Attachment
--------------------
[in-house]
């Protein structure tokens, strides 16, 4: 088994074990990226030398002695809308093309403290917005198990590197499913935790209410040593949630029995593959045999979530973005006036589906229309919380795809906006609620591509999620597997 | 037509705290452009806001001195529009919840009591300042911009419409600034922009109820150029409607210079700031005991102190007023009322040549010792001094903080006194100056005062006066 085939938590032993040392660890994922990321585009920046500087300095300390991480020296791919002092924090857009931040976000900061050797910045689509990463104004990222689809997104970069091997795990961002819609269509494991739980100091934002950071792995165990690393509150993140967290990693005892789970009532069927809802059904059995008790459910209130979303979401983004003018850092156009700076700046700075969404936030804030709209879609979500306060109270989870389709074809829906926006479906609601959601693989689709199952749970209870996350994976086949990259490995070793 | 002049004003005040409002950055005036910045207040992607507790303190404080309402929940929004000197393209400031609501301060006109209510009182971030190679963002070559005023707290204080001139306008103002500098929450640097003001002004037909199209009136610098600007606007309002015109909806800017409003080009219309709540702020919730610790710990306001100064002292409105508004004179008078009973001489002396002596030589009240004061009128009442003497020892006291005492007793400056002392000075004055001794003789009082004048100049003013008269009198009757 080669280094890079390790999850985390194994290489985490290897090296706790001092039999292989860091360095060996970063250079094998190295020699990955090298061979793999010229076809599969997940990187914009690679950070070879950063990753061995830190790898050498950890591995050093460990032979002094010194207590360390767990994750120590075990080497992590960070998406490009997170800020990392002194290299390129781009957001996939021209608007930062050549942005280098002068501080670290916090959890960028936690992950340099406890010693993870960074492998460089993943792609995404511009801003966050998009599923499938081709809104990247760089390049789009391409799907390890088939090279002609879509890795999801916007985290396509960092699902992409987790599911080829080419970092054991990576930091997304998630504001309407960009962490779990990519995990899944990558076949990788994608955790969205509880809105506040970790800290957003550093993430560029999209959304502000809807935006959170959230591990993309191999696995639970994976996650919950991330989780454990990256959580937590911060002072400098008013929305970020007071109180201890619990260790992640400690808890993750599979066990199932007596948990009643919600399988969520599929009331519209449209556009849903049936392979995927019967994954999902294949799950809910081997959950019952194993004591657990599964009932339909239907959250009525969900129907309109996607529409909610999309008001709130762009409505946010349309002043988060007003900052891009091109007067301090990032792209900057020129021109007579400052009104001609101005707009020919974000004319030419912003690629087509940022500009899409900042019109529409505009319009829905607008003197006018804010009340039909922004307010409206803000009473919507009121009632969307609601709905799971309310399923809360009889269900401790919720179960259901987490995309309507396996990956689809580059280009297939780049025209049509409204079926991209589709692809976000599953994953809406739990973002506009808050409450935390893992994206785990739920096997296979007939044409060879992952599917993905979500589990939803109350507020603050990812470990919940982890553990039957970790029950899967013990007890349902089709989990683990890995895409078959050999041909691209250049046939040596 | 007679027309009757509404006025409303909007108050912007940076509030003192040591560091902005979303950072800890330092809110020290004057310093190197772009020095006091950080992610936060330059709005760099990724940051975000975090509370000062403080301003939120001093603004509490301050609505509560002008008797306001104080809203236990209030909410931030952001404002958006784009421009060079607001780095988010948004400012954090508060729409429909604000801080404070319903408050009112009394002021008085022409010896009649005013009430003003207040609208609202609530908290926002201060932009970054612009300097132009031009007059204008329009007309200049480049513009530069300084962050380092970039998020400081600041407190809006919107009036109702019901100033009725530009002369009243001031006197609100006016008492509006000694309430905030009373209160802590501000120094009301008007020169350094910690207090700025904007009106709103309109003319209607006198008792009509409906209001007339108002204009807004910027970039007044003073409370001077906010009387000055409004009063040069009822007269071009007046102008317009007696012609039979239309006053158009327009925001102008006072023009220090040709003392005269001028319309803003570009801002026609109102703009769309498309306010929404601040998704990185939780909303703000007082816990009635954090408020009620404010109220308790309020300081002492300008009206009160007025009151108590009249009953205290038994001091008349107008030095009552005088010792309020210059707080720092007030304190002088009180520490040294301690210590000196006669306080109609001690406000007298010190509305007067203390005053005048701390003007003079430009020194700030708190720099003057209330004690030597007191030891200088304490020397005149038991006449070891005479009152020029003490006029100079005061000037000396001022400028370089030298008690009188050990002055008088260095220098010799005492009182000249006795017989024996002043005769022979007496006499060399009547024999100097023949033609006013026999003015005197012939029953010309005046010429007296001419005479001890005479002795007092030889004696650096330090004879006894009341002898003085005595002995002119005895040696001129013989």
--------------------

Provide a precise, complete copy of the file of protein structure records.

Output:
[in-house]
């Protein structure tokens, strides 16, 4: 088994074990990226030398002695809308093309403290917005198990590197499913935790209410040593949630029995593959045999979530973005006036589906229309919380795809906006609620591509999620597997 | 037509705290452009806001001195529009919840009591300042911009419409600034922009109820150029409607210079700031005991102190007023009322040549010792001094903080006194100056005062006066 085939938590032993040392660890994922990321585009920046500087300095300390991480020296791919002092924090857009931040976000900061050797910045689509990463104004990222689809997104970069091997795990961002819609269509494991739980100091934002950071792995165990690393509150993140967290990693005892789970009532069927809802059904059995008790459910209130979303979401983004003018850092156009700076700046700075969404936030804030709209879609979500306060109270989870389709074809829906926006479906609601959601693989689709199952749970209870996350994976086949990259490995070793 | 002049004003005040409002950055005036910045207040992607507790303190404080309402929940929004000197393209400031609501301060006109209510009182971030190679963002070559005023707290204080001139306008103002500098929450640097003001002004037909199209009136610098600007606007309002015109909806800017409003080009219309709540702020919730610790710990306001100064002292409105508004004179008078009973001489002396002596030589009240004061009128009442003497020892006291005492007793400056002392000075004055001794003789009082004048100049003013008269009198009757 080669280094890079390790999850985390194994290489985490290897090296706790001092039999292989860091360095060996970063250079094998190295020699990955090298061979793999010229076809599969997940990187914009690679950070070879950063990753061995830190790898050498950890591995050093460990032979002094010194207590360390767990994750120590075990080497992590960070998406490009997170800020990392002194290299390129781009957001996939021209608007930062050549942005280098002068501080670290916090959890960028936690992950340099406890010693993870960074492998460089993943792609995404511009801003966050998009599923499938081709809104990247760089390049789009391409799907390890088939090279002609879509890795999801916007985290396509960092699902992409987790599911080829080419970092054991990576930091997304998630504001309407960009962490779990990519995990899944990558076949990788994608955790969205509880809105506040970790800290957003550093993430560029999209959304502000809807935006959170959230591990993309191999696995639970994976996650919950991330989780454990990256959580937590911060002072400098008013929305970020007071109180201890619990260790992640400690808890993750599979066990199932007596948990009643919600399988969520599929009331519209449209556009849903049936392979995927019967994954999902294949799950809910081997959950019952194993004591657990599964009932339909239907959250009525969900129907309109996607529409909610999309008001709130762009409505946010349309002043988060007003900052891009091109007067301090990032792209900057020129021109007579400052009104001609101005707009020919974000004319030419912003690629087509940022500009899409900042019109529409505009319009829905607008003197006018804010009340039909922004307010409206803000009473919507009121009632969307609601709905799971309310399923809360009889269900401790919720179960259901987490995309309507396996990956689809580059280009297939780049025209049509409204079926991209589709692809976000599953994953809406739990973002506009808050409450935390893992994206785990739920096997296979007939044409060879992952599917993905979500589990939803109350507020603050990812470990919940982890553990039957970790029950899967013990007890349902089709989990683990890995895409078959050999041909691209250049046939040596 | 007679027309009757509404006025409303909007108050912007940076509030003192040591560091902005979303950072800890330092809110020290004057310093190197772009020095006091950080992610936060330059709005760099990724940051975000975090509370000062403080301003939120001093603004509490301050609505509560002008008797306001104080809203236990209030909410931030952001404002958006784009421009060079607001780095988010948004400012954090508060729409429909604000801080404070319903408050009112009394002021008085022409010896009649005013009430003003207040609208609202609530908290926002201060932009970054612009300097132009031009007059204008329009007309200049480049513009530069300084962050380092970039998020400081600041407190809006919107009036109702019901100033009725530009002369009243001031006197609100006016008492509006000694309430905030009373209160802590501000120094009301008007020169350094910690207090700025904007009106709103309109003319209607006198008792009509409906209001007339108002204009807004910027970039007044003073409370001077906010009387000055409004009063040069009822007269071009007046102008317009007696012609039979239309006053158009327009925001102008006072023009220090040709003392005269001028319309803003570009801002026609109102703009769309498309306010929404601040998704990185939780909303703000007082816990009635954090408020009620404010109220308790309020300081002492300008009206009160007025009151108590009249009953205290038994001091008349107008030095009552005088010792309020210059707080720092007030304190002088009180520490040294301690210590000196006669306080109609001690406000007298010190509305007067203390005053005048701390003007003079430009020194700030708190720099003057209330004690030597007191030891200088304490020397005149038991006449070891005479009152020029003490006029100079005061000037000396001022400028370089030298008690009188050990002055008088260095220098010799005492009182000249006795017989024996002043005769022979007496006499060399009547024999100097023949033609006013026999003015005197012939029953010309005046010429007296001419005479001890005479002795007092030889004696650096330090004879006894009341002898003085005595002995002119005895040696001129013989």